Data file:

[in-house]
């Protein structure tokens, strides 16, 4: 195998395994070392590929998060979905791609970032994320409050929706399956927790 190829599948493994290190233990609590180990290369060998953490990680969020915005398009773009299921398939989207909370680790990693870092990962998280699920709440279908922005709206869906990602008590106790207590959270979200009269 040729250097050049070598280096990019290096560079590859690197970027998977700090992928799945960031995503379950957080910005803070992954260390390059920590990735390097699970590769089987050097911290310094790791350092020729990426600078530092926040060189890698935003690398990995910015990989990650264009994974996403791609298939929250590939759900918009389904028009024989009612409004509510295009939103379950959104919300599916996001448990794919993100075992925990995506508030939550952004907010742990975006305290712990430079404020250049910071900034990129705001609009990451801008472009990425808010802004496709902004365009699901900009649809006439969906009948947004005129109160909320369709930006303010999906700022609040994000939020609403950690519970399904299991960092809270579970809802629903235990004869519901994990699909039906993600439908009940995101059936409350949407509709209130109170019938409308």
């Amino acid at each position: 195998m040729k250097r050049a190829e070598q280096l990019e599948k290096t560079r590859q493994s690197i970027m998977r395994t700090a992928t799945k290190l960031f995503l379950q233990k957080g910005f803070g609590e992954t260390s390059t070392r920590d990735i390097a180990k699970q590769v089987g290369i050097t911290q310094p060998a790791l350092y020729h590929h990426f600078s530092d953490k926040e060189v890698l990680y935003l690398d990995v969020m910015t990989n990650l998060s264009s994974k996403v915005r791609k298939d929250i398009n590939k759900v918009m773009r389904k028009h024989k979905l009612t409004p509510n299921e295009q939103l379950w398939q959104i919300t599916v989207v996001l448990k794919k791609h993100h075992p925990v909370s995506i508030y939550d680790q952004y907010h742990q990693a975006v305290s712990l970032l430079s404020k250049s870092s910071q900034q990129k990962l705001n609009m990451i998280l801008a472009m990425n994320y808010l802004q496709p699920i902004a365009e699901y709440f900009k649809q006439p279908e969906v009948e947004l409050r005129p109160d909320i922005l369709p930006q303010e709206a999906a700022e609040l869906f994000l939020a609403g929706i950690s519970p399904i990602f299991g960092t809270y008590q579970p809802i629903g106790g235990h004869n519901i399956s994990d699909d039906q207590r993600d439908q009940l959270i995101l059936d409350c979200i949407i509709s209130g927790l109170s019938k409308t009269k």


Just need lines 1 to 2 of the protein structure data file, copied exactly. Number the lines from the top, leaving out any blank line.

[in-house]
């Protein structure tokens, strides 16, 4: 195998395994070392590929998060979905791609970032994320409050929706399956927790 190829599948493994290190233990609590180990290369060998953490990680969020915005398009773009299921398939989207909370680790990693870092990962998280699920709440279908922005709206869906990602008590106790207590959270979200009269 040729250097050049070598280096990019290096560079590859690197970027998977700090992928799945960031995503379950957080910005803070992954260390390059920590990735390097699970590769089987050097911290310094790791350092020729990426600078530092926040060189890698935003690398990995910015990989990650264009994974996403791609298939929250590939759900918009389904028009024989009612409004509510295009939103379950959104919300599916996001448990794919993100075992925990995506508030939550952004907010742990975006305290712990430079404020250049910071900034990129705001609009990451801008472009990425808010802004496709902004365009699901900009649809006439969906009948947004005129109160909320369709930006303010999906700022609040994000939020609403950690519970399904299991960092809270579970809802629903235990004869519901994990699909039906993600439908009940995101059936409350949407509709209130109170019938409308």